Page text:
Correlating Menopause and Osteoporosis

Menopause occurs when there is not enough supply of estrogen in the body. With the absence of this important hormone in a woman?s body, there are lot of adjustments to be done and changes to prepare for.

Studies show that the loss of estrogens accelerates bone loss in the span of five to eight years. One of the most common areas affected by the loss of estrogen in the body is the skeletal system?specifically the bones that lead to osteoporosis. Osteoporosis, as defined, pertains to the thinning of the bones. As the bones become thinner and thinner, it becomes weaker and breaks more easily. The bones that are often affected include those of the spine, wrists, and hips.


As women grow older and older, risks of having osteoporosis becomes greater. Studies show that aside from aging, more and more women and men suffer become prone to osteoporosis especially if he/she has a family history of osteoporosis, fair skinned like blonds and red heads, engage in low calcium diet, lives a sedentary or physically inactive, underweight, obese, smokers and those with serious illness and disease.

In order to avoid, or at least, lessen the burden of having osteoporosis, here are some recommended lifestyle changes that you can do by yourself.

1. Have enough calcium in your body. In order to reduce the risk of osteoporosis, men women alike should start taking about 1,000 mg of calcium every day that is equals to about three serves of dairy food. Calcium is naturally found in various foods and can also be added in powder form. Having enough calcium supply in your diet will ensure strengthened bones. Aside from eating foods rich in calcium, taking in calcium tablets can also support your calcium supply. For those who are drinking calcium to avoid further osteoporic problem, bear in mind that you should reach a total daily intake of 1,000 milligrams daily before menopause and 1,500 milligrams daily after menopause.

2. Physical activity is quite crucial to avoid further complications of osteoporosis. Recent studies show that people with or without osteoporosis can also benefit from spontaneous physical activity. Doing regular exercises like walking throughout your life can help in the reduction of osteoporosis risks because it reduces the rate of bone loss while protecting the remaining bone tissues. Experts say that the required minimum exercise for people who are suffering with osteoporosis is still unknown, but physical activity of 15 to 60 minutes at least thrice a week in highly recommended. Here are some of the general recommendations for exercise approved by most experts.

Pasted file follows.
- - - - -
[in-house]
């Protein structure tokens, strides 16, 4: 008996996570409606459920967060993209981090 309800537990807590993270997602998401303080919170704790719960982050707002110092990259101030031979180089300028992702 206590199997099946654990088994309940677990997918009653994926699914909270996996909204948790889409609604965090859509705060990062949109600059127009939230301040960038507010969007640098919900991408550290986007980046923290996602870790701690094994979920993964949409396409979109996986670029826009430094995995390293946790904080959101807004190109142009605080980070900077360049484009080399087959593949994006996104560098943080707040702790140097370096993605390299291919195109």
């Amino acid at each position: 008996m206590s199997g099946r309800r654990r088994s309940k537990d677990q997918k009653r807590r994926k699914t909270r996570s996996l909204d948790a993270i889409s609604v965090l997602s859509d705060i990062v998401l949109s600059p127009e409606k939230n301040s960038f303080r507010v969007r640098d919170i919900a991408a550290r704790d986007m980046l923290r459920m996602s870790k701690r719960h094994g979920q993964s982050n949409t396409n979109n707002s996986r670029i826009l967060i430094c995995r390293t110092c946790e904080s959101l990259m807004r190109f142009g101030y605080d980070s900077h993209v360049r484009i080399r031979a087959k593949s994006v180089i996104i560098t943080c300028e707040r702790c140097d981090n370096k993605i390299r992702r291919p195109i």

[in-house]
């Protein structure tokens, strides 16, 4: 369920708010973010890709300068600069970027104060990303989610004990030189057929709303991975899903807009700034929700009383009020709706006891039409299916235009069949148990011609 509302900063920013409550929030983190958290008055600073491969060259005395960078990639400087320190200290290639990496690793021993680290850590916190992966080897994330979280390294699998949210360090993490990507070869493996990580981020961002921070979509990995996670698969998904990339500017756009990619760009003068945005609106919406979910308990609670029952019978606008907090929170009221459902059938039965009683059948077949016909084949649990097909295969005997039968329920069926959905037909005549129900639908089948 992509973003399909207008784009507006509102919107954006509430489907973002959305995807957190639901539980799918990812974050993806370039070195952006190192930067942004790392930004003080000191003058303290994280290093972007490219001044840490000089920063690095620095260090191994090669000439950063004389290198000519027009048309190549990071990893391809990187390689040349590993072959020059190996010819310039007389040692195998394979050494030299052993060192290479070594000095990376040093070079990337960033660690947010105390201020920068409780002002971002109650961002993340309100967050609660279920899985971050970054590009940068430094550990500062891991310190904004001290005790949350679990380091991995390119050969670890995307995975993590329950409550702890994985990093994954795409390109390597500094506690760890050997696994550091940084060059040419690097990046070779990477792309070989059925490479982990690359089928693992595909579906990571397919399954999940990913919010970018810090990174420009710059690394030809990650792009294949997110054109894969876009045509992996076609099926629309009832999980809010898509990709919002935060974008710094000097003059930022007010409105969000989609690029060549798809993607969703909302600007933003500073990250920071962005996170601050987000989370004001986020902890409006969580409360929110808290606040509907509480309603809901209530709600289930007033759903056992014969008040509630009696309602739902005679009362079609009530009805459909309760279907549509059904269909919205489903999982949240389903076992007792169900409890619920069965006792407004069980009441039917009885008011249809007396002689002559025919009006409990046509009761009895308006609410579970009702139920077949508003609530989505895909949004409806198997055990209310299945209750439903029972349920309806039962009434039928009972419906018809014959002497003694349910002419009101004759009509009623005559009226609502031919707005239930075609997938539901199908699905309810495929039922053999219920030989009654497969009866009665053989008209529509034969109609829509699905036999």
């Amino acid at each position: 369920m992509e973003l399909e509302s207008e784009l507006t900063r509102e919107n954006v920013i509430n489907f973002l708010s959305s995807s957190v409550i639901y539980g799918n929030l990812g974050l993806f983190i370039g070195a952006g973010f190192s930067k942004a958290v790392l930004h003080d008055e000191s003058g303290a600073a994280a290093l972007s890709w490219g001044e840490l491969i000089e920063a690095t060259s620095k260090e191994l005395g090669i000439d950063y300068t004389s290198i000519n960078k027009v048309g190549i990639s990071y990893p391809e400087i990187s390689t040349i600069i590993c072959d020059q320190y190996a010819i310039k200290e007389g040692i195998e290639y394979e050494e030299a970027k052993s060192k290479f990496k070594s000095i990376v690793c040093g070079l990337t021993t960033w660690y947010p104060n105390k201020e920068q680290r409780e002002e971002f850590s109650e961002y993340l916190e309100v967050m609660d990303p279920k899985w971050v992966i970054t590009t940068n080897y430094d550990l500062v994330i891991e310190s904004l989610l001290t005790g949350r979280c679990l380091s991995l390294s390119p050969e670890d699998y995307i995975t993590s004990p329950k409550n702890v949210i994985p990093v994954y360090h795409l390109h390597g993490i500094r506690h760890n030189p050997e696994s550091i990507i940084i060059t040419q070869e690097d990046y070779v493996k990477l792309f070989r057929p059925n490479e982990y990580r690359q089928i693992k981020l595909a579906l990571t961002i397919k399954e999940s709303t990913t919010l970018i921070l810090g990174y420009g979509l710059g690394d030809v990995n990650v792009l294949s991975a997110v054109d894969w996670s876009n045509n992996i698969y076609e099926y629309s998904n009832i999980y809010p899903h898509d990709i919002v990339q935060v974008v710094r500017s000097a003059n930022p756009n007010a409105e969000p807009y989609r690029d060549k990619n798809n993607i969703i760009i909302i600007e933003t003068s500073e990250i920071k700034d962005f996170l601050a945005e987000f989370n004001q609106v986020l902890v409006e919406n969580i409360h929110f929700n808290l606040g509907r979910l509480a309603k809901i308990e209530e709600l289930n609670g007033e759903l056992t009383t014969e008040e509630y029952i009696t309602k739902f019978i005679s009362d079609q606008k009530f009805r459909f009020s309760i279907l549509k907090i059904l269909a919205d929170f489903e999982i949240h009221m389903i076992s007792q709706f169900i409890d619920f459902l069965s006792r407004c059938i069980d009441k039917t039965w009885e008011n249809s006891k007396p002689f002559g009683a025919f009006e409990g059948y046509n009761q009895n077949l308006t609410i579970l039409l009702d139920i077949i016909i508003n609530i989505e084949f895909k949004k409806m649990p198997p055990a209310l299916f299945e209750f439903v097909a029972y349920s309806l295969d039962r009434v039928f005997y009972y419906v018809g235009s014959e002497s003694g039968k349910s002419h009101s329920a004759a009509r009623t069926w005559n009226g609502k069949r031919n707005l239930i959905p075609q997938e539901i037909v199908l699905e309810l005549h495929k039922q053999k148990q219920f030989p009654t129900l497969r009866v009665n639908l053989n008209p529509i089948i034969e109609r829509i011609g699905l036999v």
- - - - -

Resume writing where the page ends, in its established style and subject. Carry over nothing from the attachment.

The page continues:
- Make sure that you have visited your doctor or health care provider before you start any exercise program.

- If you are already suffering from osteoporosis, avoid high impact activities or those exercise requiring sudden and forceful movements.

- Light weight-bearing exercises such as walking, dancing, and weight training are generally recommended.

- Make sure that you can sustain the frequency of your physical activity.

- Take strength training at least once or twice a week to prepare your body to more strenuous physical activities.

- Choose exercises that flexibility exercises or stretching.

- No matter how you love the water, avoid swimming because it?s not a weight bearing exercise. The buoyancy of the water will only counteract the effects of gravity and will be more difficult for you to maintain your balance.

- Choose exercises that will help you reduce bone loss, improve your muscle strength, balance, and fitness so the incidence of falls and fractures will be lessened.

Indeed, there is no easy way to address osteoporosis. Being a complex condition involving hormonal, lifestyle, nutritional, and environmental factors, osteoporosis can only be cured through proper exercise, diet, and supplements. Aside from these, medical preventions and treatments such as hormone therapy (HT), Bisphosphonates, selective oestrogen receptor modulators (SERMs), potential therapies like Tibolone (Livial) and parathyroid hormone are available today.


Short note about the author

Dr Nathalie Fiset is a family doctor and a certified hypnotherapist. For more information go to: or


Author: Nathalie Fiset